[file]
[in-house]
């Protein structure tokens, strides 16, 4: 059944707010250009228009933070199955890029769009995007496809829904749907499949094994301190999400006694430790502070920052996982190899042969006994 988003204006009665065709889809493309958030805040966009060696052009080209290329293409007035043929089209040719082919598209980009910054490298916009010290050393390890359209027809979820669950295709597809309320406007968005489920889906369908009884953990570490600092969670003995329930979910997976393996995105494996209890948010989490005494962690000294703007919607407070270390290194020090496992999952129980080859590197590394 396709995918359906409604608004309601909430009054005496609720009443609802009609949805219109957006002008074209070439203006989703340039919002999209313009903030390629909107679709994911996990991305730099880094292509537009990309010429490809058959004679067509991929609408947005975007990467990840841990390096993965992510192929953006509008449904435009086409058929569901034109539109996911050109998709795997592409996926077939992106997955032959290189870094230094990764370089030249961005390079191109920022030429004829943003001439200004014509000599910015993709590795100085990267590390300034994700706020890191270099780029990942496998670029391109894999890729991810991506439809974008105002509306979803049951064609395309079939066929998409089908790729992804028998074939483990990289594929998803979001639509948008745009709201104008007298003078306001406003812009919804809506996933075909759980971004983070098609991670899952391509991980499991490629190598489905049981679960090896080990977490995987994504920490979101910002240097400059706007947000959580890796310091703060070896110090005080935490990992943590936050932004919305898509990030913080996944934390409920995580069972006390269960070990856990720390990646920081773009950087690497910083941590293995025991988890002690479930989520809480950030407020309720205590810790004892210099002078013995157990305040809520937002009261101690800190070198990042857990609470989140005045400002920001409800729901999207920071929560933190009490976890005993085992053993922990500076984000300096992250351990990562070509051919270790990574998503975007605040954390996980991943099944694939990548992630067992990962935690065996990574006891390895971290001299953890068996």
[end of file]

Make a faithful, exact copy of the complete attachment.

[in-house]
């Protein structure tokens, strides 16, 4: 059944707010250009228009933070199955890029769009995007496809829904749907499949094994301190999400006694430790502070920052996982190899042969006994 988003204006009665065709889809493309958030805040966009060696052009080209290329293409007035043929089209040719082919598209980009910054490298916009010290050393390890359209027809979820669950295709597809309320406007968005489920889906369908009884953990570490600092969670003995329930979910997976393996995105494996209890948010989490005494962690000294703007919607407070270390290194020090496992999952129980080859590197590394 396709995918359906409604608004309601909430009054005496609720009443609802009609949805219109957006002008074209070439203006989703340039919002999209313009903030390629909107679709994911996990991305730099880094292509537009990309010429490809058959004679067509991929609408947005975007990467990840841990390096993965992510192929953006509008449904435009086409058929569901034109539109996911050109998709795997592409996926077939992106997955032959290189870094230094990764370089030249961005390079191109920022030429004829943003001439200004014509000599910015993709590795100085990267590390300034994700706020890191270099780029990942496998670029391109894999890729991810991506439809974008105002509306979803049951064609395309079939066929998409089908790729992804028998074939483990990289594929998803979001639509948008745009709201104008007298003078306001406003812009919804809506996933075909759980971004983070098609991670899952391509991980499991490629190598489905049981679960090896080990977490995987994504920490979101910002240097400059706007947000959580890796310091703060070896110090005080935490990992943590936050932004919305898509990030913080996944934390409920995580069972006390269960070990856990720390990646920081773009950087690497910083941590293995025991988890002690479930989520809480950030407020309720205590810790004892210099002078013995157990305040809520937002009261101690800190070198990042857990609470989140005045400002920001409800729901999207920071929560933190009490976890005993085992053993922990500076984000300096992250351990990562070509051919270790990574998503975007605040954390996980991943099944694939990548992630067992990962935690065996990574006891390895971290001299953890068996």